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Growing up a gamer was probably one of the greatest things to ever happen to me. My SNES and Sega Mega Drive were as important to me as life itself and always provided an adventurous escape route from the everyday trials and tribulations of school life.
Fast forward a few years later and at the peak of my gaming years I was spending countless hours on games like ‘Okami’, ‘Ico’, ‘Shadow of Collosus’ and ‘Devil May Cry’ on what in my opinion was the greatest platform of all time, the PlayStation 2.
Being an avid football fan, I also started picking up a lot of sports titles in order to have some variety in multiplayer games as the novelty of multiplayer in Syphon Filter at this point was wearing off amongst my friends. This was the moment competitive gaming was introduced into my life, with Pro Evolution Soccer and Tekken being the front runner in games that I invested the most time in.
In my late 20’s now, I can’t say I’m as much of a gamer now as I used to be mainly due to the fact that I don’t have the luxury to spend 4-5 hours in a day gaming as I have to go about being an adult and ‘make it’ in life. I usually find myself playing afew pick up games in FIFA or NBA 2K to burn through an hour of down time at most.
I do however, have a younger brother who has just hit his teenage years and is a certified centennial or the ‘Generation-Z’ (we have a 13 year gap). On a recent tripback home, I saw him playing FIFA by himself in his room and I decided to join him ina game and that is when I noticed our differences in our approach to gaming.
I observed over the course of a few days as we cycled through various sports andother multi-player themed titles along with some of his close friends that the common theme for all them was win at any cost. I realized that my brother and his friends grew up playing multiplayer online and were usually not in the company of the opponent. They also seemed to have a need to earn ‘style’ points in any game they played, while I was constantly playing catch up to each and every single one of them.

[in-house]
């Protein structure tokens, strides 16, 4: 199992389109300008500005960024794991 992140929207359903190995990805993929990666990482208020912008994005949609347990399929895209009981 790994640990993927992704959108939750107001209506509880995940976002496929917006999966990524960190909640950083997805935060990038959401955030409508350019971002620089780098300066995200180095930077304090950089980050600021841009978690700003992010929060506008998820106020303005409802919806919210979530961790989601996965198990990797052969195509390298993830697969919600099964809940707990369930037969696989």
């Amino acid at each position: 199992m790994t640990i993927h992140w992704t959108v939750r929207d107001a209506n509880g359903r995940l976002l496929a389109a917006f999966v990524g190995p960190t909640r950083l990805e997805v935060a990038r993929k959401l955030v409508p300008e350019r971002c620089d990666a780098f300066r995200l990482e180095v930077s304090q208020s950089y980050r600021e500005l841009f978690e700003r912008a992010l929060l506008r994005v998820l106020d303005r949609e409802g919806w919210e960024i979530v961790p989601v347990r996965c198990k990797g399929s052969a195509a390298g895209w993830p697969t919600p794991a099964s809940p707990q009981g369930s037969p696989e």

Now of course they were better than me in every game we played with quicker reaction times, less combo drops, taking advantage of broken mechanics and overall just having more practice than me. But I found myself constantly quoting the pastand how games were played in a much more ethical and honorable way, which to nosurprise, they kept mocking.
It finally hit me that in addition to quicker response timings, daily practice and better technical knowledge these kids were bred to be competitive gamers first. Upon asking all of them what percentage of their time was spent playing against other people online, each of them had a number in the 80 percentile.
Rewinding back to my younger days, I reminisced about playing most games aloneand only getting introduced to online play when I was in my final years of university. If I did play with friends, we would be in the company of each other and more often than not would have to hear an earful if we watched a replay or tried a skill move. In other words, there was an unspoken rule amongst my friends about substance overstyle and we held that very dear in our hearts.
However, finding myself playing against a handful of ruthless teenagers out for blood was an eye opener for me. I was tea bagged, I was gimmicked, I was styled on and to rub more salt in my wounds I didn’t even win a single game. These boys were raised in an environment where they were able to play each other from the comfort of each other’s homes, not having to deal with the repercussions of your opponent’s ire when you’re dribbling with the keeper and you’re 5-0 up.
In any case, this might not hold true for every millennial and centennial but I get the same gist from friends who have played video games with the next generation and there generally seems to be more regard for completely destroying your opponents morale than simply beating him.
That being said, their attitudes towards gaming made me step up my game and I do enjoy having a benchmark to reach in certain games. I’ve also allotted myself moretime to practice on a daily basis and I hope to one day return home and go ‘oldschool’ on my brother and his friends!